SKOWHEGAN — The proposed Run of River whitewater park through downtown Skowhegan could generate $6 million in revenue and 43 local jobs in just the first year of operation, according to an economic impact study.
After more than 10 years of planning, organizers released the study estimating the park could provide Somerset County with jobs in restaurants, hotels and businesses associated with paddling, canoing and kayaking.
The study, released by Planning Decisions Inc. of Hallowell in conjunction with Main Street Skowhegan, notes that the project, with its man-made bumps and whitewater rapids, could also produce as much as $19 million and as many as 136 local jobs in its 10th year of operation.
The “play park” for paddling, canoing, kayaking and tubing, with four-season amenities of trails, competitions and spectator posts along the river route, also would generate an estimated $155,000 in new tax revenues from increased property values in the first year and more than $200,000 in added state income- and sales-tax revenues, according to the study.
Each of the proposed whitewater features has at least a 2-foot drop with a calm water area for resting and self-rescue in the event of a capsize. The impact study notes that maintenance of the physical infrastructure of the park would be “modest” because the man-made structures would be anchored in bedrock on the river bottom.
Proposed features consist of man-made constrictions that squeeze and funnel the river to create elevation drops and high-velocity water needed for whitewater waves. The waves themselves would be created by low, mounded obstacles within the existing fast water of the Kennebec to make water holes, ramps and tubes for standing waves and rapids.
Each whitewater feature will consist of a group of two or three obstacles at different elevations, each tuned to a different flow range of the river. As the river rises, the lowest feature washes out and the next feature comes in, according to the model.
The features are arranged in a stepped fashion to focus the flow to the middle of the river and are less likely to impede fish passage.
Kristina Cannon, executive director at Main Street Skowhegan, said the first draft of the impact study was presented to selectmen earlier this year, but the board had questions. Frank O’Hara of Planning Decisions and Kenneth Young returned Tuesday to present the second draft of the study.
“We did some additional research about the paddling community in New England – how many people actually kayak and canoe – based on the number of clubs and members each club has,” Cannon said.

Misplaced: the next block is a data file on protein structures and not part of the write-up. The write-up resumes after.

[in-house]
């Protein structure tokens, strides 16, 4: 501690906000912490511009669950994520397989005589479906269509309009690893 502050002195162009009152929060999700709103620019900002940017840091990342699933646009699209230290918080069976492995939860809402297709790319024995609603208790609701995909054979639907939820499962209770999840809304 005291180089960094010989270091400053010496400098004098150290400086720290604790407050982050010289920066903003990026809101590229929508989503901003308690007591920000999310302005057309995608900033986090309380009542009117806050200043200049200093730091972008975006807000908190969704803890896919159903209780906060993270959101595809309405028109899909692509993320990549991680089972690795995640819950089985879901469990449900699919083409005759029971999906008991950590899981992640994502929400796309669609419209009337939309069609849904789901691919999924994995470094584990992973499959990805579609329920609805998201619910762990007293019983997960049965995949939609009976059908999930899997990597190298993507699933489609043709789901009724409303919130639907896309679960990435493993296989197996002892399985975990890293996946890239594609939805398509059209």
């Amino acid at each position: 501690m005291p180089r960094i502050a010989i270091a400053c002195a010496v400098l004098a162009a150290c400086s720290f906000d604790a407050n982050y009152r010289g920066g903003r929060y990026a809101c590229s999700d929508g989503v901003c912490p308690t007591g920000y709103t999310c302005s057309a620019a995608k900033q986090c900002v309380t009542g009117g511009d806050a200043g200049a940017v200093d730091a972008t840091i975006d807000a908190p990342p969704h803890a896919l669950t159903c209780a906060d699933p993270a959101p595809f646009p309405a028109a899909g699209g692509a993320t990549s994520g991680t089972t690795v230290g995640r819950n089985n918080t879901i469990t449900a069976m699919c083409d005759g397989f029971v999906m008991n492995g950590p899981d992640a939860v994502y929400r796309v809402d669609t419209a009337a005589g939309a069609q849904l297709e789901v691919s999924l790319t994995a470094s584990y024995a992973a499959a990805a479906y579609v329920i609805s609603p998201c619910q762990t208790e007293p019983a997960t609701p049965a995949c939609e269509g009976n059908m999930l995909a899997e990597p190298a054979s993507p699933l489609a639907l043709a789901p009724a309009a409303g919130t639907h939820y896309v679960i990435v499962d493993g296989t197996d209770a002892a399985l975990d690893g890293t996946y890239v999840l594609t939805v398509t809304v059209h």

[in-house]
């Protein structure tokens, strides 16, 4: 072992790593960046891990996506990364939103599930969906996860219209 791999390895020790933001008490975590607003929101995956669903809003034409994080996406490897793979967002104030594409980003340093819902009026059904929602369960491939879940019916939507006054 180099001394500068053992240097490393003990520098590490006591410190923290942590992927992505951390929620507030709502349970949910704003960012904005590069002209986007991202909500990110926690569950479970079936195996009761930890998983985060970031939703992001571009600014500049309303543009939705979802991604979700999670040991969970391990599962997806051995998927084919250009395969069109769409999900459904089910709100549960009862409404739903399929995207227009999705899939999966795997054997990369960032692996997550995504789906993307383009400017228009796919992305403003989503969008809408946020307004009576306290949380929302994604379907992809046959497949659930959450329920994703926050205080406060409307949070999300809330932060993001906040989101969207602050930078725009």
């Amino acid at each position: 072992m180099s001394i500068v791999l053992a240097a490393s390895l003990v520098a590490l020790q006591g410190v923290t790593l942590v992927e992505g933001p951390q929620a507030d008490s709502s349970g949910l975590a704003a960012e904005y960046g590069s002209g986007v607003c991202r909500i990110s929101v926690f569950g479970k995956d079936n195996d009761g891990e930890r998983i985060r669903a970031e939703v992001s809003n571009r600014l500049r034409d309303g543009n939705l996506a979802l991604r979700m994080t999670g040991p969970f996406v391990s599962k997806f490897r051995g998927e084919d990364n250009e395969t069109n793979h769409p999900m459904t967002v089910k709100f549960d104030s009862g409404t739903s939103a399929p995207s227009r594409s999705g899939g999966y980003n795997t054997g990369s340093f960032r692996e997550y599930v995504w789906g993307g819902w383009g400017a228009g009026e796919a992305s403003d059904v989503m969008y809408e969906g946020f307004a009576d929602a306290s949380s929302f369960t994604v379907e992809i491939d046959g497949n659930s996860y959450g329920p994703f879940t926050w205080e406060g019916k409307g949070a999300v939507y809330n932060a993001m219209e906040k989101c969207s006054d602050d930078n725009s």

Organizers also searched social media to determine what level of support a whitewater park would have in Skowhegan, Cannon said, noting that the “paddling community” in Maine is estimated to be about 7,600 people. Nationally, there are several organizations that may be interested in seeing what Skowhegan has to offer.
There is the New England Slalom Series of races that could attract enthusiasts from USA Freestyle Kayaking’s National Whitewater Freestyle Championship, Cannon said.
She said Clayton Cole, president of the American Canoe Association–New England, attended Tuesday’s presentation and is interested in possibly hosting paddling events down the Kennebec River Gorge just below the dam where the park is to be located.
The next step, she said, is to create a business plan, launch a capital campaign and initiate the permitting process. The committee will not ask for money from the town, but will apply for grants and “look for big donors,” she said.
Skowhegan Town Manager Christine Almand said summer tourists come through Skowhegan going north to whitewater sites in The Forks and south to Maine beaches. It only makes sense, she said, to offer them good reasons to stop and play in the Kennebec along the way.
The project also would improve physical and visual access to the gorge by creating two footpaths down to the river and terraced seating along the shore.
Planning for the park began in 2004, and town officials finally saw a digital model of the park in 2014. An $80,000 U.S. Department of Agriculture rural business opportunity grant was used to complete engineering of the model, a requirement for the many permits the park will need. The model will have to pass scrutiny of agencies including the state Department of Environmental Protection, the Army Corps of Engineers and the Department of Inland Fisheries and Wildlife. Maine’s Indian tribes also will weigh in on the project, as will Maine historic preservation groups.
Funding for the park would come from grants from state and federal agencies along with private businesses and money sheltered from the Sappi paper mill’s tax increment financing district.